Sad news: The HIV community has lost one of its most adorable advocates. Fred, the Yorkshire terrier that was the inspiration behind the HIV nonprofit Fred Says, has died. “After 10 years, Fred passed away peacefully in the arms of his best friend + dad @garofalorobert on Sunday,” read an Instagram post earlier this week from @fred_says.
The best friend and dad is Robert Garofalo, MD, MPH, a professor of pediatrics who codirects the Gender & Sex Development Program at the Ann & Robert H. Lurie Children’s Hospital Center of Chicago.
Garofalo tested positive for HIV in 2010, and, despite the fact that he often works with HIV-positive youth, he felt depressed and alone after his diagnosis. That is, until he adopted Fred, who was just 10 weeks old at the time.
“You gave hope to someone hopeless,” wrote Garofalo to Fred in a tribute included the nonprofit’s Instagram post. “You loved someone who believed he was unlovable. You turned someone pitiable into someone powerful. You brought comfort to chaos.… You were the miracle I never expected, nor deserved, nor believed was possible. You inspired me to dream again + together, we made dreams come true.”
With his newfound optimism and a new bestie, Garofalo launched Fred Says, a nonprofit that raises money for young people affected by HIV. Initially, the organization sold e-cards and greeting cards featuring Fred’s adorbs face. In 2014, according to FredSays.org, the group donated $50,000 on World AIDS Day to organizations working with HIV-positive youth.
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In a cheeky Q&A with POZ in early 2012, Fred spelled out one of his life goals: “To raise as much money as possible to support uninsured HIV-positive teenagers through my Fred Says charity. Proceeds from card sales help pay for care that the teens would not otherwise receive.”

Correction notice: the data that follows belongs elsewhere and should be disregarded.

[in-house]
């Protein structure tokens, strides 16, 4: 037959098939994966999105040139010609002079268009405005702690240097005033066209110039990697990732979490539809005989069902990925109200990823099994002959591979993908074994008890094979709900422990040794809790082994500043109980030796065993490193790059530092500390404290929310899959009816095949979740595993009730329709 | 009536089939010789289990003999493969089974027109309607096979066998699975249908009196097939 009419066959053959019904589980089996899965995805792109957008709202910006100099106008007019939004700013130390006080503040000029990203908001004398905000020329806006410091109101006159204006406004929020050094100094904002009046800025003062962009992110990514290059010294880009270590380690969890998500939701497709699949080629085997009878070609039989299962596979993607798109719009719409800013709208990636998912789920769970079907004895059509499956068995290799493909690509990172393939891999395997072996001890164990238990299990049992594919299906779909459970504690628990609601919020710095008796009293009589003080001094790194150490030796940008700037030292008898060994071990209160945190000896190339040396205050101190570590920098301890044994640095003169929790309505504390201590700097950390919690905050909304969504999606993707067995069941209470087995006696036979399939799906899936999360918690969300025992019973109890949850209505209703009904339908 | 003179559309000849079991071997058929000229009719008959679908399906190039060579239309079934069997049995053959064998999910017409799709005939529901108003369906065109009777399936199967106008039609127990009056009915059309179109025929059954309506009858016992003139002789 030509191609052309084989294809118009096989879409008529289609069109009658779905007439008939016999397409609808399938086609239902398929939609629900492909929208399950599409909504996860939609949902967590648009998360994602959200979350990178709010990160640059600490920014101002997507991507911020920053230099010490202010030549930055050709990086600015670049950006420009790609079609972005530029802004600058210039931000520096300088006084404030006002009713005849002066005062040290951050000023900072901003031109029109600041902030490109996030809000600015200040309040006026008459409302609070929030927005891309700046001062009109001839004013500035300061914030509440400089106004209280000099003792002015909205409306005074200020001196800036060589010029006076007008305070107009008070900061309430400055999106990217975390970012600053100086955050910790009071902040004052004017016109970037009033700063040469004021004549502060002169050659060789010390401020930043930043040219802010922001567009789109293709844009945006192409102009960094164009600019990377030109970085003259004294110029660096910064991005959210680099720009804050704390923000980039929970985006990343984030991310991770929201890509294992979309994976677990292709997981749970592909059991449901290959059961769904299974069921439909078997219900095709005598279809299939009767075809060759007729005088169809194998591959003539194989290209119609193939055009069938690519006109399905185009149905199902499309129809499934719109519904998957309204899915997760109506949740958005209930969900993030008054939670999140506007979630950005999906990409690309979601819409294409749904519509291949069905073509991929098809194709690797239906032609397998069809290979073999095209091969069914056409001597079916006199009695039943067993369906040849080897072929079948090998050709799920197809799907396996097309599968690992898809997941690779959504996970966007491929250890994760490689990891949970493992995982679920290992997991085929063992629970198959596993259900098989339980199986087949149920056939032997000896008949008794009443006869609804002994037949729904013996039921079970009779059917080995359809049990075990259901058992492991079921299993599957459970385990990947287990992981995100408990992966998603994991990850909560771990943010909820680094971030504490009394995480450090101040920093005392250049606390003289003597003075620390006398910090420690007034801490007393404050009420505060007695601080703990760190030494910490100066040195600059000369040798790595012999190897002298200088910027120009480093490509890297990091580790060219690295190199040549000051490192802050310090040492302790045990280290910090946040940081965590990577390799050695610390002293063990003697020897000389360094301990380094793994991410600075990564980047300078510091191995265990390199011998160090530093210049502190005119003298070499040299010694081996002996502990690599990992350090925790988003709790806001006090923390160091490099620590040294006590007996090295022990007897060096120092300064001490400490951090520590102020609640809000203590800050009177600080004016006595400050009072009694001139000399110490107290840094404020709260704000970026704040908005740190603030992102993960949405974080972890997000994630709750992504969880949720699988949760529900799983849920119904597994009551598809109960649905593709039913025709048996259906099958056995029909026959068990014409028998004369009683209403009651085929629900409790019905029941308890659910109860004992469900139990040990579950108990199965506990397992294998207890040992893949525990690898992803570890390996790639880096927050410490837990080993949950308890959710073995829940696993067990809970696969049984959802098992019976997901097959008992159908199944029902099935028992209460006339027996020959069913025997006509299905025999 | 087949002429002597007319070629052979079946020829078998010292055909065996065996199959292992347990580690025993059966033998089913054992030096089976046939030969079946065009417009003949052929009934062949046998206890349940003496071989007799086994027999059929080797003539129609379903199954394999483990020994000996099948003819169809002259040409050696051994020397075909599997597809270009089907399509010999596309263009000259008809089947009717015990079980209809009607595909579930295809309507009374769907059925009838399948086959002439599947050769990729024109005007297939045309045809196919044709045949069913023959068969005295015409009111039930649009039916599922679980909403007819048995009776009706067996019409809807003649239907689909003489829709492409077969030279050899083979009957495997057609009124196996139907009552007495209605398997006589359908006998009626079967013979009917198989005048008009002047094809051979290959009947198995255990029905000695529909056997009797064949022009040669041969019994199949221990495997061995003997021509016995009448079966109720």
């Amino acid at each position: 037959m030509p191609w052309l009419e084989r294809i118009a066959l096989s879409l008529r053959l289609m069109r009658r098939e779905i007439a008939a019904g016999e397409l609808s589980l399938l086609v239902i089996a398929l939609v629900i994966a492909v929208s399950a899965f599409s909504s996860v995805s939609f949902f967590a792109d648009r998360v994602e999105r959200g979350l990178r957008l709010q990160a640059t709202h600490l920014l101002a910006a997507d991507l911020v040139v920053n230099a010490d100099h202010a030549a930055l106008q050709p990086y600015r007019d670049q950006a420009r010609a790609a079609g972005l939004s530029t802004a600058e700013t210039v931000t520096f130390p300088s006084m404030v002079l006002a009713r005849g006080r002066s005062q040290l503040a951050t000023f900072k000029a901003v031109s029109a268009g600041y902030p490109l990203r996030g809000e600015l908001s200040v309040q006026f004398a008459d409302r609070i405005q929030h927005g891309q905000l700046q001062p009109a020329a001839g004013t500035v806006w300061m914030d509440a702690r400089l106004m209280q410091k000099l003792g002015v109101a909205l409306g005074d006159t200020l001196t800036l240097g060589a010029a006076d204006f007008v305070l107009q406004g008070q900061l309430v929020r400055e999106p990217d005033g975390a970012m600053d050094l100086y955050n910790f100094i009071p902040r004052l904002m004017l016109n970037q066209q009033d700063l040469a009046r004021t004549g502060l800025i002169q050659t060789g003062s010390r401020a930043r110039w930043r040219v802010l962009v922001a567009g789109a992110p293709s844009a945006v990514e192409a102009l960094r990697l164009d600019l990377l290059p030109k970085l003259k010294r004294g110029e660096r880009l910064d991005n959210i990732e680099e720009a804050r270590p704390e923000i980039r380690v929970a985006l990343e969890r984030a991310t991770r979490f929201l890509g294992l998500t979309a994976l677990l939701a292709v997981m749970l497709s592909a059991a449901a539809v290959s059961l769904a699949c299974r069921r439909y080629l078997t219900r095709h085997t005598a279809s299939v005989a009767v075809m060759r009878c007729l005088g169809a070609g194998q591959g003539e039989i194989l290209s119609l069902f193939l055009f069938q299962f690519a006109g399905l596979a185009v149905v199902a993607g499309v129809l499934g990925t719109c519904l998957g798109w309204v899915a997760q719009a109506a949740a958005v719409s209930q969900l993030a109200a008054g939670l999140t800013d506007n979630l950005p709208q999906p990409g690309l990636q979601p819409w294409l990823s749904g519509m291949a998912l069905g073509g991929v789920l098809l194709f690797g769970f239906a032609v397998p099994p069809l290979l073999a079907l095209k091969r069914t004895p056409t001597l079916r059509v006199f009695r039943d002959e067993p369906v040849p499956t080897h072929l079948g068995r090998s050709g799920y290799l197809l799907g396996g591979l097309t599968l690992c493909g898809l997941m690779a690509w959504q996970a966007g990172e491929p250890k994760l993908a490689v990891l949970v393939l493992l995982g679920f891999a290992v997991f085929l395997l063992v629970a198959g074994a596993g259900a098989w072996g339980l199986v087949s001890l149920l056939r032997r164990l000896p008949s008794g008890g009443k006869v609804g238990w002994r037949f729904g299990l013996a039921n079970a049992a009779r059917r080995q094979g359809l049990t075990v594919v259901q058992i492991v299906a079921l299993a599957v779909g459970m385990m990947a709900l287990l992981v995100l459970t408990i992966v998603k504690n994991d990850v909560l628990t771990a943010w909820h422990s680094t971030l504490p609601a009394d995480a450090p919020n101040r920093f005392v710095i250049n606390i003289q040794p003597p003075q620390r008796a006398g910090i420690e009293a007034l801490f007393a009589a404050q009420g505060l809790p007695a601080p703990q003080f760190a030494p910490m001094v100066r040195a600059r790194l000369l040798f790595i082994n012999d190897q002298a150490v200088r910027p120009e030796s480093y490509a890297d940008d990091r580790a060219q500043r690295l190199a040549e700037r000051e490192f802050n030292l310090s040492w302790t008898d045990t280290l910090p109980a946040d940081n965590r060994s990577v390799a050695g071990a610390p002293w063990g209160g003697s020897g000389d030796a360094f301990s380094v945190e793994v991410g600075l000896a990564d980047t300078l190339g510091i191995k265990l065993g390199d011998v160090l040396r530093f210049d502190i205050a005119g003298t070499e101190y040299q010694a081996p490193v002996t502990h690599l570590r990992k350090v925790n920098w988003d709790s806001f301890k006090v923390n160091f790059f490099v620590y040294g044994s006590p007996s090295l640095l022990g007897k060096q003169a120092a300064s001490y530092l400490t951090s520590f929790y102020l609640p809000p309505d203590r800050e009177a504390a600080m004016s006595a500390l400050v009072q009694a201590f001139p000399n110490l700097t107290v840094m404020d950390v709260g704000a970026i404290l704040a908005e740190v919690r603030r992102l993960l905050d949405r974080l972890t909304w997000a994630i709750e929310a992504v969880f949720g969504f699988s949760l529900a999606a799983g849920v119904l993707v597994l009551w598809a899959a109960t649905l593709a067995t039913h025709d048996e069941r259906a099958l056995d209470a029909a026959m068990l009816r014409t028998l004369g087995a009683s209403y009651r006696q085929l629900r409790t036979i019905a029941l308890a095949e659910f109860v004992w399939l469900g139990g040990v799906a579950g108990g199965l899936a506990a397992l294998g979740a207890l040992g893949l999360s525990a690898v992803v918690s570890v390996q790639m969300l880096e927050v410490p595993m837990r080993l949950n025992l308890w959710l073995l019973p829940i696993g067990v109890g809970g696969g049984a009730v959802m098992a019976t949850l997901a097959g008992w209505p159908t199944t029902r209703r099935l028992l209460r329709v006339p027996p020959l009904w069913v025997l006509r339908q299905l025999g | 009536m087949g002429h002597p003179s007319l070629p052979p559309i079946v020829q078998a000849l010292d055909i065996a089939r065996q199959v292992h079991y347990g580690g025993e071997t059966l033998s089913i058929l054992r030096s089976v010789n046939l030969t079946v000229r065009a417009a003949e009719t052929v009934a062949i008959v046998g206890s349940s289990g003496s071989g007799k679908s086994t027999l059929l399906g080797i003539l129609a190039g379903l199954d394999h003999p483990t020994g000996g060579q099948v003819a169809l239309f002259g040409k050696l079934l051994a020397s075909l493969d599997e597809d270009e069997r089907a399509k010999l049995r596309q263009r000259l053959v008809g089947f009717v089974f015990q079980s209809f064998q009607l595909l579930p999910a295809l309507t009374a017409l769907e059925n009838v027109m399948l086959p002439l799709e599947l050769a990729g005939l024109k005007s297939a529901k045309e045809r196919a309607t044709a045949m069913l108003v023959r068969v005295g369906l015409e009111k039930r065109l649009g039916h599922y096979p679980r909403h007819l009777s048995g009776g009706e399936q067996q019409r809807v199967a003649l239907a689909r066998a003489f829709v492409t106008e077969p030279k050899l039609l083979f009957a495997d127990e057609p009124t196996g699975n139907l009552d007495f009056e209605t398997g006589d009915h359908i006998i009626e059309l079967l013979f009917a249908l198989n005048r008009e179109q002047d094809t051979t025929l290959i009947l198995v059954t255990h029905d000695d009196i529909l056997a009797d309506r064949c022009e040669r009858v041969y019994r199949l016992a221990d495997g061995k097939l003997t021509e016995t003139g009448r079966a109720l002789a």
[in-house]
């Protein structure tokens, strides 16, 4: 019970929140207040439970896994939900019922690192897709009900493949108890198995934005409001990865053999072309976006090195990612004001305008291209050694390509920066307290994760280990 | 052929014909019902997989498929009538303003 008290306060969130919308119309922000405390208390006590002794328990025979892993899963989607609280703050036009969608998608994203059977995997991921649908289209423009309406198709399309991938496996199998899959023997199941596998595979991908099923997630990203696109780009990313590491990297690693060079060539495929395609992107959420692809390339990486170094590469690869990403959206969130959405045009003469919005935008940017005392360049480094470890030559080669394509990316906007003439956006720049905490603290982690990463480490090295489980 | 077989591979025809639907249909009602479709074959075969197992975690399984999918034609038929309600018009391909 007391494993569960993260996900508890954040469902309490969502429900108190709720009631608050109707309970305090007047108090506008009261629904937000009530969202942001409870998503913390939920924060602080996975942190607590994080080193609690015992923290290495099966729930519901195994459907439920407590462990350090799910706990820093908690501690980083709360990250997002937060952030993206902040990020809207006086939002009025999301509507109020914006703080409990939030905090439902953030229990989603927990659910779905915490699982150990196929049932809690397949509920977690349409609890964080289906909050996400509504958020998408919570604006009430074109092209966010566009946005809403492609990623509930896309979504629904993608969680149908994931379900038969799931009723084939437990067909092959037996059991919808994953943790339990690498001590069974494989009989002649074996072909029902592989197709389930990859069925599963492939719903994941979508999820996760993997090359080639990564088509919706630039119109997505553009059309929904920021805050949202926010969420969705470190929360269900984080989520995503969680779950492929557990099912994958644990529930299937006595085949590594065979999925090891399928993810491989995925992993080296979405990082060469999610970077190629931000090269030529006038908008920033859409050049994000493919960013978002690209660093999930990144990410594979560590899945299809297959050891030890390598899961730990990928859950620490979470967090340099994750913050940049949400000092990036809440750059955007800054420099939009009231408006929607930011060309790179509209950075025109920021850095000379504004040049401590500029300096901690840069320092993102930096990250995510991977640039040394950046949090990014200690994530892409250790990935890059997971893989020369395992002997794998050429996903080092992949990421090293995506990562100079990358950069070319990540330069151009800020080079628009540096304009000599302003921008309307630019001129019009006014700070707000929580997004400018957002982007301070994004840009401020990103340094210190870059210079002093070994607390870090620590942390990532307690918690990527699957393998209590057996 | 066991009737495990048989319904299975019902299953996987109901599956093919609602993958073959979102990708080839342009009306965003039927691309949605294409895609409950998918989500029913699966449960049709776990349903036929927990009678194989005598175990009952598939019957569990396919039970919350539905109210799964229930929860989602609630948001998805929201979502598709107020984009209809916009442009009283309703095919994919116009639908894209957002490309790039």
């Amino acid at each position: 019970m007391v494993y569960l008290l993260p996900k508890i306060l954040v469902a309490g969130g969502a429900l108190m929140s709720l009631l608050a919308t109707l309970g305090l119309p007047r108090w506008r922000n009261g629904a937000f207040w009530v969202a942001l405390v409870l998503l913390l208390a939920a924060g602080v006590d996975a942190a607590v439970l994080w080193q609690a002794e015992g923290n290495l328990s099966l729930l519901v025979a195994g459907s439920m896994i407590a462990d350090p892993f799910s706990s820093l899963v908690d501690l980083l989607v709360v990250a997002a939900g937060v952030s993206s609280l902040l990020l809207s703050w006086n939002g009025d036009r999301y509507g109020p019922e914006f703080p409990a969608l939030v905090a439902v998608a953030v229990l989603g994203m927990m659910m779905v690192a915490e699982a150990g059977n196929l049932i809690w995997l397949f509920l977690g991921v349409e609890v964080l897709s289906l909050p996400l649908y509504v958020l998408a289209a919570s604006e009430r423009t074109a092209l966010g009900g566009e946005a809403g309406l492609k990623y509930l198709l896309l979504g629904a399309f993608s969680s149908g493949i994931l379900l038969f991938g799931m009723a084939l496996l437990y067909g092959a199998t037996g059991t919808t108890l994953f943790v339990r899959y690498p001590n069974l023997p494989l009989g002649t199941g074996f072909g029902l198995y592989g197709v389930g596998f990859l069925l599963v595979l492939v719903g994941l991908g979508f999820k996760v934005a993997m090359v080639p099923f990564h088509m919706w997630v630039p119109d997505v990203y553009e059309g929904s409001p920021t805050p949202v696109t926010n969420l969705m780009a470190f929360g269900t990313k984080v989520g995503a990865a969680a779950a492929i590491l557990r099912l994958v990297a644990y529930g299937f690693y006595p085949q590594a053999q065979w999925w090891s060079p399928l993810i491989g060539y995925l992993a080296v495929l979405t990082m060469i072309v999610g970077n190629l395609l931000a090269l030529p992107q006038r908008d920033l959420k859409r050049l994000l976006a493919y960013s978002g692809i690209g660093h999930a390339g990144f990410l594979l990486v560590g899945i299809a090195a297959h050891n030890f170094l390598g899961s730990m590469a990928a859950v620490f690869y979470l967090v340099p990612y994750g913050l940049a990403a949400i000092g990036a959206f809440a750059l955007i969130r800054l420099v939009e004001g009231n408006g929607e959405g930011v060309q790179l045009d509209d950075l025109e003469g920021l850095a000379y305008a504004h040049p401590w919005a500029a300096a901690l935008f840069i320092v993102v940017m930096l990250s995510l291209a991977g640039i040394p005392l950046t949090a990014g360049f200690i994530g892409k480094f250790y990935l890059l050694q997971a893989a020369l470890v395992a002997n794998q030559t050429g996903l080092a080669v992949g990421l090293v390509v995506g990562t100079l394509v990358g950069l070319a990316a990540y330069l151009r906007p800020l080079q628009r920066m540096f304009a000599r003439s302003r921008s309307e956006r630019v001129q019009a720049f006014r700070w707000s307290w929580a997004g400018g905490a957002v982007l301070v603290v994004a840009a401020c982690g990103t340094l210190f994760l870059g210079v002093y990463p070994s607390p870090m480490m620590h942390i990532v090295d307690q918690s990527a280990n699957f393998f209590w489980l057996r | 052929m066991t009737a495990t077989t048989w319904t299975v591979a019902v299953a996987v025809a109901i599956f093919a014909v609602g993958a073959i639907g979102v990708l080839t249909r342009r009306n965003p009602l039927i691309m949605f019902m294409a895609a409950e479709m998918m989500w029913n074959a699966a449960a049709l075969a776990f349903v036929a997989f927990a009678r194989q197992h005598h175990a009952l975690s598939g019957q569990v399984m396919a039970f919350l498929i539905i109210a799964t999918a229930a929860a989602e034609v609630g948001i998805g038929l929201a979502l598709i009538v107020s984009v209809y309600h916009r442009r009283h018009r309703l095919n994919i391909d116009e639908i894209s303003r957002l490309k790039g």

In that same interview, when asked about the best advice he ever received, Fred responded: “One of the other Yorkies in the neighborhood taught me how to use my sad eyes to get whatever I want from my dad. Some say I’m spoiled, but I call it crafty.”
Garofalo, in his tribute to Fred, offers his own feelings about those puppy-dog eyes. “In your eyes, I saw wisdom + kindness, even some well-deserved judgment but at the end of each day, I saw love. Always love,” he writes. “That was always your superpower + it came so easily to you. Unconditional love. And it was mutual.”
Fred was more than willing to share the spotlight. The nonprofit branched out into publishing glossy fundraising photography books featuring other canines, such as When Dogs Heal, which showcases gorgeous photography by Jesse Freidin along with powerful stories of people living with HIV and the dogs that saved them, much as Fred rescued Garofalo. For more about the book, see “Dogs and Their Humans Fight Stigma,” from this year’s June issue of POZ.
Photos from the book have also traveled around the country in art exhibits, reaching new audiences with their heartwarming messages of acceptance.
In 2017, Fred Says teamed up with photographer inkedKenny to publish Dogs & Daddies, an 80-page collection of hounds and their hunky owners (check out the slideshow in “Drool-Worthy ‘Dogs & Daddies’ Raise HIV Funds”).
Fred’s passing does not mean the end of Garofalo’s advocacy. “Rest assured, I am not done living up to the standards you have set for me,” he writes to Fred in the tribute. “When I succeed, I will think of you + smile for the strength + resilience you allowed me to rediscover. When I fumble, I will think of you + pick myself back up because that’s what you taught me to do.
“Thank you for years of companionship, devotion + friendship. Thank you for loving + taking care of me. I’m not sure who’s going to do that moving forward. Perhaps it’s now just up to me.”
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To purchase Fred Says products or to make a donation, visit FredSays.org.